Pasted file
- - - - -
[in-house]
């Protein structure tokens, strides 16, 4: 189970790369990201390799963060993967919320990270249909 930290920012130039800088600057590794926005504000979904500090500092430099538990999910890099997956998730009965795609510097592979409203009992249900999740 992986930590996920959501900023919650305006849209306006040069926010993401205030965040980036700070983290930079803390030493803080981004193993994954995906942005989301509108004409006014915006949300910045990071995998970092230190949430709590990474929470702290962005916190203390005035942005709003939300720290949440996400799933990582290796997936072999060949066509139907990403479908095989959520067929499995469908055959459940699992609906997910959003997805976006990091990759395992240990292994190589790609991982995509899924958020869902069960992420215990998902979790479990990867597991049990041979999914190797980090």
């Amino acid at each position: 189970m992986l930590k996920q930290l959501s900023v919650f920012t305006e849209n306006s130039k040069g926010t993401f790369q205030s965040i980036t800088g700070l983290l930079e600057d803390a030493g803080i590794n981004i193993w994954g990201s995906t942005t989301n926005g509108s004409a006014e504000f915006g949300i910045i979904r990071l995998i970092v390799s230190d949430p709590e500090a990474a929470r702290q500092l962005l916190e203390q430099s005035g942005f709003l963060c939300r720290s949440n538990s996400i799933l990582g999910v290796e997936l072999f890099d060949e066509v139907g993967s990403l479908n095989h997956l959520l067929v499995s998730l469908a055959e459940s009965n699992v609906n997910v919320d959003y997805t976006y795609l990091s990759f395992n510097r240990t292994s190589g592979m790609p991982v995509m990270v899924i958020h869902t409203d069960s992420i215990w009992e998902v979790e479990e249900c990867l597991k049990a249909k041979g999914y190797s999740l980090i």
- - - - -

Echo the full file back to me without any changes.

[in-house]
């Protein structure tokens, strides 16, 4: 189970790369990201390799963060993967919320990270249909 930290920012130039800088600057590794926005504000979904500090500092430099538990999910890099997956998730009965795609510097592979409203009992249900999740 992986930590996920959501900023919650305006849209306006040069926010993401205030965040980036700070983290930079803390030493803080981004193993994954995906942005989301509108004409006014915006949300910045990071995998970092230190949430709590990474929470702290962005916190203390005035942005709003939300720290949440996400799933990582290796997936072999060949066509139907990403479908095989959520067929499995469908055959459940699992609906997910959003997805976006990091990759395992240990292994190589790609991982995509899924958020869902069960992420215990998902979790479990990867597991049990041979999914190797980090």
């Amino acid at each position: 189970m992986l930590k996920q930290l959501s900023v919650f920012t305006e849209n306006s130039k040069g926010t993401f790369q205030s965040i980036t800088g700070l983290l930079e600057d803390a030493g803080i590794n981004i193993w994954g990201s995906t942005t989301n926005g509108s004409a006014e504000f915006g949300i910045i979904r990071l995998i970092v390799s230190d949430p709590e500090a990474a929470r702290q500092l962005l916190e203390q430099s005035g942005f709003l963060c939300r720290s949440n538990s996400i799933l990582g999910v290796e997936l072999f890099d060949e066509v139907g993967s990403l479908n095989h997956l959520l067929v499995s998730l469908a055959e459940s009965n699992v609906n997910v919320d959003y997805t976006y795609l990091s990759f395992n510097r240990t292994s190589g592979m790609p991982v995509m990270v899924i958020h869902t409203d069960s992420i215990w009992e998902v979790e479990e249900c990867l597991k049990a249909k041979g999914y190797s999740l980090i």